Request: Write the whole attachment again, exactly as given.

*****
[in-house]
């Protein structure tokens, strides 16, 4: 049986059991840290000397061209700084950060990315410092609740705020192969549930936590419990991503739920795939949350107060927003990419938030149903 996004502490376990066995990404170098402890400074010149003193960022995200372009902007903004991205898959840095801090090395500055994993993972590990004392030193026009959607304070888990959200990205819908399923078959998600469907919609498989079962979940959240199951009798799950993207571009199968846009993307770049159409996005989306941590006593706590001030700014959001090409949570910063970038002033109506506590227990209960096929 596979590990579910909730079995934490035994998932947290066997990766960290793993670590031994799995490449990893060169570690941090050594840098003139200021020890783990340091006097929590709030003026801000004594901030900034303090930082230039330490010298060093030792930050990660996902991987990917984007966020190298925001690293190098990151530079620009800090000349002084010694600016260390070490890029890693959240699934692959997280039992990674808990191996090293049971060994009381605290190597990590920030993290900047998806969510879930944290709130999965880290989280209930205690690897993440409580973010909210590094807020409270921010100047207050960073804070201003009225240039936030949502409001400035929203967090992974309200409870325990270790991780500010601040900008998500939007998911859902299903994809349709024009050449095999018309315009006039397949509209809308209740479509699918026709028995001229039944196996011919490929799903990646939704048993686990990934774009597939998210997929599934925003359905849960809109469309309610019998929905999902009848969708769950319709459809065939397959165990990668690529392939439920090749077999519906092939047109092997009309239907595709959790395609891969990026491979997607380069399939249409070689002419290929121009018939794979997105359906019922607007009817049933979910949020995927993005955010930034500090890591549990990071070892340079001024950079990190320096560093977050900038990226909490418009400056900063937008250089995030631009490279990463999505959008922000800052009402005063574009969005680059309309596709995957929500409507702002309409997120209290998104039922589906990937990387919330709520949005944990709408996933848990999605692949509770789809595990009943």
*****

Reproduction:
[in-house]
């Protein structure tokens, strides 16, 4: 049986059991840290000397061209700084950060990315410092609740705020192969549930936590419990991503739920795939949350107060927003990419938030149903 996004502490376990066995990404170098402890400074010149003193960022995200372009902007903004991205898959840095801090090395500055994993993972590990004392030193026009959607304070888990959200990205819908399923078959998600469907919609498989079962979940959240199951009798799950993207571009199968846009993307770049159409996005989306941590006593706590001030700014959001090409949570910063970038002033109506506590227990209960096929 596979590990579910909730079995934490035994998932947290066997990766960290793993670590031994799995490449990893060169570690941090050594840098003139200021020890783990340091006097929590709030003026801000004594901030900034303090930082230039330490010298060093030792930050990660996902991987990917984007966020190298925001690293190098990151530079620009800090000349002084010694600016260390070490890029890693959240699934692959997280039992990674808990191996090293049971060994009381605290190597990590920030993290900047998806969510879930944290709130999965880290989280209930205690690897993440409580973010909210590094807020409270921010100047207050960073804070201003009225240039936030949502409001400035929203967090992974309200409870325990270790991780500010601040900008998500939007998911859902299903994809349709024009050449095999018309315009006039397949509209809308209740479509699918026709028995001229039944196996011919490929799903990646939704048993686990990934774009597939998210997929599934925003359905849960809109469309309610019998929905999902009848969708769950319709459809065939397959165990990668690529392939439920090749077999519906092939047109092997009309239907595709959790395609891969990026491979997607380069399939249409070689002419290929121009018939794979997105359906019922607007009817049933979910949020995927993005955010930034500090890591549990990071070892340079001024950079990190320096560093977050900038990226909490418009400056900063937008250089995030631009490279990463999505959008922000800052009402005063574009969005680059309309596709995957929500409507702002309409997120209290998104039922589906990937990387919330709520949005944990709408996933848990999605692949509770789809595990009943």